Anonymous. Korean 19th century. Late Joseon period.
Pair of hanging scrolls. Ink on paper.
Signature: Chikuzan 竹山
Upper seal: Unread
Lower seal: Chikuzan 竹山
Each scroll: H. 158 cm x W. 35 cm (62” x 14”)
Each image: H. 125 cm x W. 30 cm (49” x 12”)
In this ink painting of grapevines the artist goes directly and decisively to the point with a visual frankness that is the cornerstone of Korean painting. The composition is immediate and intimate, reflecting a spiritual state quite removed from the grandeur and remoteness of Chinese models. The grapevine cascades downwards, laden with clusters of ripe grapes. Both subtle and bold changes in the density of ink define the leaves, stems and fruit, which have been brushed without the use of outlines. The painting exhibits unmistakable playfulness and originality which encourages close visual engagement with the subject. An aura of abundance and prosperity, the ultimate aim of the painting, is clearly projected.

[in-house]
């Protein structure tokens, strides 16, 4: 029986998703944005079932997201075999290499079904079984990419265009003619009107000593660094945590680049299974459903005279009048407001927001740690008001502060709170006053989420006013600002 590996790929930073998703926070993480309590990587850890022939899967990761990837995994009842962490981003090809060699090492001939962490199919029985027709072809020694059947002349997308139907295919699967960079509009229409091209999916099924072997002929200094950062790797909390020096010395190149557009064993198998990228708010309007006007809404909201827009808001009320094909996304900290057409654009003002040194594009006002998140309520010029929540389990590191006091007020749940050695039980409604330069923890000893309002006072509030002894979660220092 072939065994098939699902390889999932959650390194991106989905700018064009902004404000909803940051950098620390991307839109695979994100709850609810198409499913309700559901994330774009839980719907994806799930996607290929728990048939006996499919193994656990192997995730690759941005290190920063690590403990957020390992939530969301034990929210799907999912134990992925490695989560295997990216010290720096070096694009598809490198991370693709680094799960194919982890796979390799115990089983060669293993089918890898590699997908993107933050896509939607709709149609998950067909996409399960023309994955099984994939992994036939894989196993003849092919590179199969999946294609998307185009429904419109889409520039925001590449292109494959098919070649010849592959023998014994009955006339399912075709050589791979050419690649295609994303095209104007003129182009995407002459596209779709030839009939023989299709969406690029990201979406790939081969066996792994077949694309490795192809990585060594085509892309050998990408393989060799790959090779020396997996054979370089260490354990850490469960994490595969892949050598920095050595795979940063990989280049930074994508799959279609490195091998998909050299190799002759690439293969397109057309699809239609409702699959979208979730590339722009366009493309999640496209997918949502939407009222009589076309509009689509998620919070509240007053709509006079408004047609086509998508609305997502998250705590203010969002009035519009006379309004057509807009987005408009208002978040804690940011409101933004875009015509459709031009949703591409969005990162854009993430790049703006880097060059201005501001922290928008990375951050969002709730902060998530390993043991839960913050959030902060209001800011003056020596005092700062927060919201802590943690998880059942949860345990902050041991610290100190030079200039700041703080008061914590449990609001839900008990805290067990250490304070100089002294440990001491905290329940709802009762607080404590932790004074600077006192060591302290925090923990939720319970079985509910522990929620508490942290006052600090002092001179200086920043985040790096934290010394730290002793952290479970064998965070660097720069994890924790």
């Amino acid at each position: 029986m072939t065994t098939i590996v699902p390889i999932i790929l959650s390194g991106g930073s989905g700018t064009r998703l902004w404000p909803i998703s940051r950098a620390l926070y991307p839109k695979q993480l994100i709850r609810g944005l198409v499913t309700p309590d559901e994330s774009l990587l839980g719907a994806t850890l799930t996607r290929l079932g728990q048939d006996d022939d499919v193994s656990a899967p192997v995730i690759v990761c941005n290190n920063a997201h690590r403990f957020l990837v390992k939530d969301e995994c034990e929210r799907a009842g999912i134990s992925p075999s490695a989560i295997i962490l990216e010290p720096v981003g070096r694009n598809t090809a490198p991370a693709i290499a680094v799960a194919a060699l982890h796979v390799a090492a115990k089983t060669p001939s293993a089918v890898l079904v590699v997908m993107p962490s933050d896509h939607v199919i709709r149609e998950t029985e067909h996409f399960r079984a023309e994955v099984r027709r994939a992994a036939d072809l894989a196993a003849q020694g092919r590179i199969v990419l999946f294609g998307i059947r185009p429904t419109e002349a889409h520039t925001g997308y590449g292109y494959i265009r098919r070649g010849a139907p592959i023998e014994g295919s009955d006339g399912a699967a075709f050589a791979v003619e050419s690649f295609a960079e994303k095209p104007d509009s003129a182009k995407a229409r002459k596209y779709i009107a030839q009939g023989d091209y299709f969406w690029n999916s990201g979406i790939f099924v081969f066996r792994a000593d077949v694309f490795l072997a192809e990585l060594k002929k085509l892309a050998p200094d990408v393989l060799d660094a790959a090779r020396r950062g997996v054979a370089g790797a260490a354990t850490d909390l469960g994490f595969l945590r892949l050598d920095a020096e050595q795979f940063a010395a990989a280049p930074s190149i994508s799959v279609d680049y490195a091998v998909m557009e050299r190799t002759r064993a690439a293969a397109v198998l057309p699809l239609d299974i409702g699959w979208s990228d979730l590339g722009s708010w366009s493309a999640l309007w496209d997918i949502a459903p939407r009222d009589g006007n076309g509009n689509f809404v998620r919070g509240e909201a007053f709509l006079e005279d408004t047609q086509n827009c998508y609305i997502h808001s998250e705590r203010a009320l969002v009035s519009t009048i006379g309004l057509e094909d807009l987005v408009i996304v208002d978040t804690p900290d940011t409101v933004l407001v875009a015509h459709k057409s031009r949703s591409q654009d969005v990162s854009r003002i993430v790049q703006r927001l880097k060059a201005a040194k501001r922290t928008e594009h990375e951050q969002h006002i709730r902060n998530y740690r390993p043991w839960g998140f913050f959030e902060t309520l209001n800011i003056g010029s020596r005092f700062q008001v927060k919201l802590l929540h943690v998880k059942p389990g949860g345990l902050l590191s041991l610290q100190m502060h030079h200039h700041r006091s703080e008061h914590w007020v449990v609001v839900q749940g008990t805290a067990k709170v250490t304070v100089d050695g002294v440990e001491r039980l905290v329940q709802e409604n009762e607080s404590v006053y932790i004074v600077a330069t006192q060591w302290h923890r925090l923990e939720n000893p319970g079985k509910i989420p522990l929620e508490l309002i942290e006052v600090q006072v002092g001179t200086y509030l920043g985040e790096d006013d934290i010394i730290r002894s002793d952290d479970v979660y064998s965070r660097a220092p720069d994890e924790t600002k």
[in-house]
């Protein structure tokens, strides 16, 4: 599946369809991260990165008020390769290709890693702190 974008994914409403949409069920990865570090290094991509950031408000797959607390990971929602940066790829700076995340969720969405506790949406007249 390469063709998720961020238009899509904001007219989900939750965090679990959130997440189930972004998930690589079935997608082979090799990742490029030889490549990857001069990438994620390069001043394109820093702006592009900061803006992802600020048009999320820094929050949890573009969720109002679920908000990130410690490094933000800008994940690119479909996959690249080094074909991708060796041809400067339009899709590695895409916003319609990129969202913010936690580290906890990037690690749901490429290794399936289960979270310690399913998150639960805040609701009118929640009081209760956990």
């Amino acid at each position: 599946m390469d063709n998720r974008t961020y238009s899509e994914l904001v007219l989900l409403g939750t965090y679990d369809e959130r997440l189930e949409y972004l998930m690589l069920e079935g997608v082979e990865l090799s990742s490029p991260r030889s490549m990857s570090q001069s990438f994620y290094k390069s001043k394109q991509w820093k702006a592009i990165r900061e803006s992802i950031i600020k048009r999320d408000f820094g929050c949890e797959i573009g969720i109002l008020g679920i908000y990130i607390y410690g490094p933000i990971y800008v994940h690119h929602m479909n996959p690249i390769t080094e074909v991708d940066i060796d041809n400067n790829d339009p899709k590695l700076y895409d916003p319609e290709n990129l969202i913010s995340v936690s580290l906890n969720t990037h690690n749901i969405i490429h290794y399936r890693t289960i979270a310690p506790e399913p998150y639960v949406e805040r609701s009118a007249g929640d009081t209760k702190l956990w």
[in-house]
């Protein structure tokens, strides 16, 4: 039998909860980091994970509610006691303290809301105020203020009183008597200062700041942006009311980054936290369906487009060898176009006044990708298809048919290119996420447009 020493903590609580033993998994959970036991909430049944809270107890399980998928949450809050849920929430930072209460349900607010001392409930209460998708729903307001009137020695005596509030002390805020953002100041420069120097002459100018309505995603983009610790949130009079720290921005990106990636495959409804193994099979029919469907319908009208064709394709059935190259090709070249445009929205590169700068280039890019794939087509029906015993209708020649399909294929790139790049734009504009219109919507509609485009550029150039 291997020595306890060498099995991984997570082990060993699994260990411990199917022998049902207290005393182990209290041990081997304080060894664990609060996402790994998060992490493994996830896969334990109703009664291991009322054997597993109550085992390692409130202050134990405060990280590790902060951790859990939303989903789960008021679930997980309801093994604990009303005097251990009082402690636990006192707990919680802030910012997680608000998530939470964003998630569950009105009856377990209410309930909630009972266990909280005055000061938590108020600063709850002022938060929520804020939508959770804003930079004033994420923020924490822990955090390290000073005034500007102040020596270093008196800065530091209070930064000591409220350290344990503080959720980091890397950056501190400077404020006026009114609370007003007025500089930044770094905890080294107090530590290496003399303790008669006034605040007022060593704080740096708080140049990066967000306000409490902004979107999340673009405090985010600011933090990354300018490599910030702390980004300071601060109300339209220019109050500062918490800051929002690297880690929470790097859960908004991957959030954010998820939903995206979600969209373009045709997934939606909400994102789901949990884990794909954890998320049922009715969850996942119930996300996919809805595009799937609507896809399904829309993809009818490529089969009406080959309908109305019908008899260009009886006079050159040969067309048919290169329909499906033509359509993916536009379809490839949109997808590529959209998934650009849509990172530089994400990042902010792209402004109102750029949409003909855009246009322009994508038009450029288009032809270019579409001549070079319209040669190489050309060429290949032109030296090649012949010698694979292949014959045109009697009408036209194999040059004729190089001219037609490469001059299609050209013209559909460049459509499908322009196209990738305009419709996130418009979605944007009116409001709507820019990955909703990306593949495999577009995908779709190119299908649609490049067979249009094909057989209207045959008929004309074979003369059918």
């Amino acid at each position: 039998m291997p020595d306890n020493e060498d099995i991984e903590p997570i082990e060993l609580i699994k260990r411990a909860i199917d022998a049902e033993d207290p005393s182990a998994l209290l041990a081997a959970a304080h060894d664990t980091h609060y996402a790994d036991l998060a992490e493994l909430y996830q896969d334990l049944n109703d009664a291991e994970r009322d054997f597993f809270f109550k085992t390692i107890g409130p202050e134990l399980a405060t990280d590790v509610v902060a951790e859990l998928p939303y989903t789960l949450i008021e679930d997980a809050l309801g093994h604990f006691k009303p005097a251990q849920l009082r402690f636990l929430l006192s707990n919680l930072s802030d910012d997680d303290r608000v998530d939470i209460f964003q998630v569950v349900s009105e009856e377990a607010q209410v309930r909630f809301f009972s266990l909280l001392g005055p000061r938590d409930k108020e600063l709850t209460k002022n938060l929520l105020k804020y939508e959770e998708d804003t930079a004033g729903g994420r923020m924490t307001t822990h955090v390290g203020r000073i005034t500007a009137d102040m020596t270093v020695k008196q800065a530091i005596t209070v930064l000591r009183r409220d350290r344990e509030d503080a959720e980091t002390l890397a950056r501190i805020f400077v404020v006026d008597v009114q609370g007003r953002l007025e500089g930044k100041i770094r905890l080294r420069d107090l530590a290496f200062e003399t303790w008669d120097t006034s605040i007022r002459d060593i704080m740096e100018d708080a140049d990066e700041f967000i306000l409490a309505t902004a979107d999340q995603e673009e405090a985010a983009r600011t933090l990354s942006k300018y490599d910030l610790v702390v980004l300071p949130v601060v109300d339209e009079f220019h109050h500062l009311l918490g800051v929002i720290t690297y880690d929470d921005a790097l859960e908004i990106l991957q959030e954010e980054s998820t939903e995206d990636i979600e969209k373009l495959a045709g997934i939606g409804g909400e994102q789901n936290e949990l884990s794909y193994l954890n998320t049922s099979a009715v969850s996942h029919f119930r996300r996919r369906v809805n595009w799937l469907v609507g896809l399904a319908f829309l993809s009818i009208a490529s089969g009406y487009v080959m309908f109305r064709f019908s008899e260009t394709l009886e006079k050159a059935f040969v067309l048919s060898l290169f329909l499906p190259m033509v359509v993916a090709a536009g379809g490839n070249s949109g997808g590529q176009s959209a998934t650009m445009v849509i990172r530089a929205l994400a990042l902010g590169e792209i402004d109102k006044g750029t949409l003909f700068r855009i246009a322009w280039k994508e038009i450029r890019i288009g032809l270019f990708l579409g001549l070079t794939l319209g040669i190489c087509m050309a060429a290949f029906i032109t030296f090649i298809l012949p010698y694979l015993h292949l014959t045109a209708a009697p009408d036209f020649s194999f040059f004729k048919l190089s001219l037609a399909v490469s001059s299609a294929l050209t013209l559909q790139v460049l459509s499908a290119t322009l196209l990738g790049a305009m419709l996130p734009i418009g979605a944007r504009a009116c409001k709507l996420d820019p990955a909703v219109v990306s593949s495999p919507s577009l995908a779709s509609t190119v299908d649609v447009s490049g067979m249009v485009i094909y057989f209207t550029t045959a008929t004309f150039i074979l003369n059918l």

It is the work of an unknown Korean literati painter. Due to a rarity of preserved Korean works and associated documentation this is commonly the case. For the Korean literati class, set in Confucianism, life’s focus was writing and calligraphy and studying Chinese classics and poetry. Painting was a pleasant diversion, a natural extension of skill at using the brush.
The paintings have recently been restored and remounted in Kyoto, Japan. They have been presented according to Korean tradition.